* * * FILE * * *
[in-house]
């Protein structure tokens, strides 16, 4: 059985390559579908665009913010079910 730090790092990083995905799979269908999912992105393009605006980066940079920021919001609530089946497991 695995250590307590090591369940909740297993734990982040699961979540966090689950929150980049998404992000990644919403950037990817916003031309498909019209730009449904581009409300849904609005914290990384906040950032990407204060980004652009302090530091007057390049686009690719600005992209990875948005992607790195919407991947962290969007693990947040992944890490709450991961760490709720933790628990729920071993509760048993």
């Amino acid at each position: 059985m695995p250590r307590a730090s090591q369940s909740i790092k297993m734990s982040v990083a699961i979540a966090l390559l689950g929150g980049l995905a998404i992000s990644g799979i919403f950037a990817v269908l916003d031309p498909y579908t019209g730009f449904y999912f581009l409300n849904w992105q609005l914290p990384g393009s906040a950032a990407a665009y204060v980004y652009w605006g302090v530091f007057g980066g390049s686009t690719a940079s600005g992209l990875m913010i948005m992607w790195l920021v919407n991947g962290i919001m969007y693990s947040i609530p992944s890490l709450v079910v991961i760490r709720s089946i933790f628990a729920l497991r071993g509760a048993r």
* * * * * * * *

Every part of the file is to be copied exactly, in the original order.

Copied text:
[in-house]
């Protein structure tokens, strides 16, 4: 059985390559579908665009913010079910 730090790092990083995905799979269908999912992105393009605006980066940079920021919001609530089946497991 695995250590307590090591369940909740297993734990982040699961979540966090689950929150980049998404992000990644919403950037990817916003031309498909019209730009449904581009409300849904609005914290990384906040950032990407204060980004652009302090530091007057390049686009690719600005992209990875948005992607790195919407991947962290969007693990947040992944890490709450991961760490709720933790628990729920071993509760048993």
């Amino acid at each position: 059985m695995p250590r307590a730090s090591q369940s909740i790092k297993m734990s982040v990083a699961i979540a966090l390559l689950g929150g980049l995905a998404i992000s990644g799979i919403f950037a990817v269908l916003d031309p498909y579908t019209g730009f449904y999912f581009l409300n849904w992105q609005l914290p990384g393009s906040a950032a990407a665009y204060v980004y652009w605006g302090v530091f007057g980066g390049s686009t690719a940079s600005g992209l990875m913010i948005m992607w790195l920021v919407n991947g962290i919001m969007y693990s947040i609530p992944s890490l709450v079910v991961i760490r709720s089946i933790f628990a729920l497991r071993g509760a048993r």